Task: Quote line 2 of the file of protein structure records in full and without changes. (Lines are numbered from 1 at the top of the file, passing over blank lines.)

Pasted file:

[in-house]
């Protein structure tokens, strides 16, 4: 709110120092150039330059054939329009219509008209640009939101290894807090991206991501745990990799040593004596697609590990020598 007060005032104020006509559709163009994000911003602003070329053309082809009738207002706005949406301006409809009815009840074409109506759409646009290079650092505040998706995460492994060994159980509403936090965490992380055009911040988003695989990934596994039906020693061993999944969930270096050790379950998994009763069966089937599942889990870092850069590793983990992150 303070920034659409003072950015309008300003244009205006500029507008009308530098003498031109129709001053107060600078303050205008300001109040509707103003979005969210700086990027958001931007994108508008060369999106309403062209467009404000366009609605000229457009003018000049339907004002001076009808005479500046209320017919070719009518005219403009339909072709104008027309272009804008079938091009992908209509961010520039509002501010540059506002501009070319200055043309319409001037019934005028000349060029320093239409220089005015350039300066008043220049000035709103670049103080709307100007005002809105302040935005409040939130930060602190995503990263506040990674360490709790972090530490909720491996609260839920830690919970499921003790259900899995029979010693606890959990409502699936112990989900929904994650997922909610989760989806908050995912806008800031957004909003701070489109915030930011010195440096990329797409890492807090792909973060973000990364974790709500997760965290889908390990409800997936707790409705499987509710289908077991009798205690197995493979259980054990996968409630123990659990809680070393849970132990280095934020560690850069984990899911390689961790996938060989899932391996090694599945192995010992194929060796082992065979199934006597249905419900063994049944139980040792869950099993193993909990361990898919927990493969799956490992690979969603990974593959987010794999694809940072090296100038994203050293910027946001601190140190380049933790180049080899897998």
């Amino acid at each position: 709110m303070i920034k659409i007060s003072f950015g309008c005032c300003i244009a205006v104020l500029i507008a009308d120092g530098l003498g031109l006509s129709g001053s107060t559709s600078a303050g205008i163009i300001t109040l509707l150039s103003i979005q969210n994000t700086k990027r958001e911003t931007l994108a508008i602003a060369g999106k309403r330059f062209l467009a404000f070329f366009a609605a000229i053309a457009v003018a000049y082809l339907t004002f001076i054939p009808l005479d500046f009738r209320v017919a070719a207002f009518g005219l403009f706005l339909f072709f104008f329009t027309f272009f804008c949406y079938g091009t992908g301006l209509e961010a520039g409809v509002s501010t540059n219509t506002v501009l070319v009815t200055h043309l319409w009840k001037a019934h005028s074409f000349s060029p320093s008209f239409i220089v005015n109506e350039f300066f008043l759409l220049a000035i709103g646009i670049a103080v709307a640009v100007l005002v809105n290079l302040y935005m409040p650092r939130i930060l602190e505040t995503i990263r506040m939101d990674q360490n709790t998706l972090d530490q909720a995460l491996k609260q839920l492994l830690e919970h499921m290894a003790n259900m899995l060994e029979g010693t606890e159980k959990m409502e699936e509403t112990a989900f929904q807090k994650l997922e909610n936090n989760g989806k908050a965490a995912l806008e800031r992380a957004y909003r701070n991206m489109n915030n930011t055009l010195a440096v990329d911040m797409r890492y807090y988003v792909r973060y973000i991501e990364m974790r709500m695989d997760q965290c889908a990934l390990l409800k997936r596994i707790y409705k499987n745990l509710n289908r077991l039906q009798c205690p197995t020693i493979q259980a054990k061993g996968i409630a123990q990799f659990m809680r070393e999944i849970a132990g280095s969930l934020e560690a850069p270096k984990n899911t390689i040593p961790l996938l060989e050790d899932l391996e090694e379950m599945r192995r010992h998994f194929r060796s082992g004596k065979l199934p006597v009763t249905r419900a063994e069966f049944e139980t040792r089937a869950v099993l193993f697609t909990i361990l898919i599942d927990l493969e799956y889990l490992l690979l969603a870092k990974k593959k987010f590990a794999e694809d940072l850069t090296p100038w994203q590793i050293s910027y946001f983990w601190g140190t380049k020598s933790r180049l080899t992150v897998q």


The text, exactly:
């Protein structure tokens, strides 16, 4: 709110120092150039330059054939329009219509008209640009939101290894807090991206991501745990990799040593004596697609590990020598 007060005032104020006509559709163009994000911003602003070329053309082809009738207002706005949406301006409809009815009840074409109506759409646009290079650092505040998706995460492994060994159980509403936090965490992380055009911040988003695989990934596994039906020693061993999944969930270096050790379950998994009763069966089937599942889990870092850069590793983990992150 303070920034659409003072950015309008300003244009205006500029507008009308530098003498031109129709001053107060600078303050205008300001109040509707103003979005969210700086990027958001931007994108508008060369999106309403062209467009404000366009609605000229457009003018000049339907004002001076009808005479500046209320017919070719009518005219403009339909072709104008027309272009804008079938091009992908209509961010520039509002501010540059506002501009070319200055043309319409001037019934005028000349060029320093239409220089005015350039300066008043220049000035709103670049103080709307100007005002809105302040935005409040939130930060602190995503990263506040990674360490709790972090530490909720491996609260839920830690919970499921003790259900899995029979010693606890959990409502699936112990989900929904994650997922909610989760989806908050995912806008800031957004909003701070489109915030930011010195440096990329797409890492807090792909973060973000990364974790709500997760965290889908390990409800997936707790409705499987509710289908077991009798205690197995493979259980054990996968409630123990659990809680070393849970132990280095934020560690850069984990899911390689961790996938060989899932391996090694599945192995010992194929060796082992065979199934006597249905419900063994049944139980040792869950099993193993909990361990898919927990493969799956490992690979969603990974593959987010794999694809940072090296100038994203050293910027946001601190140190380049933790180049080899897998």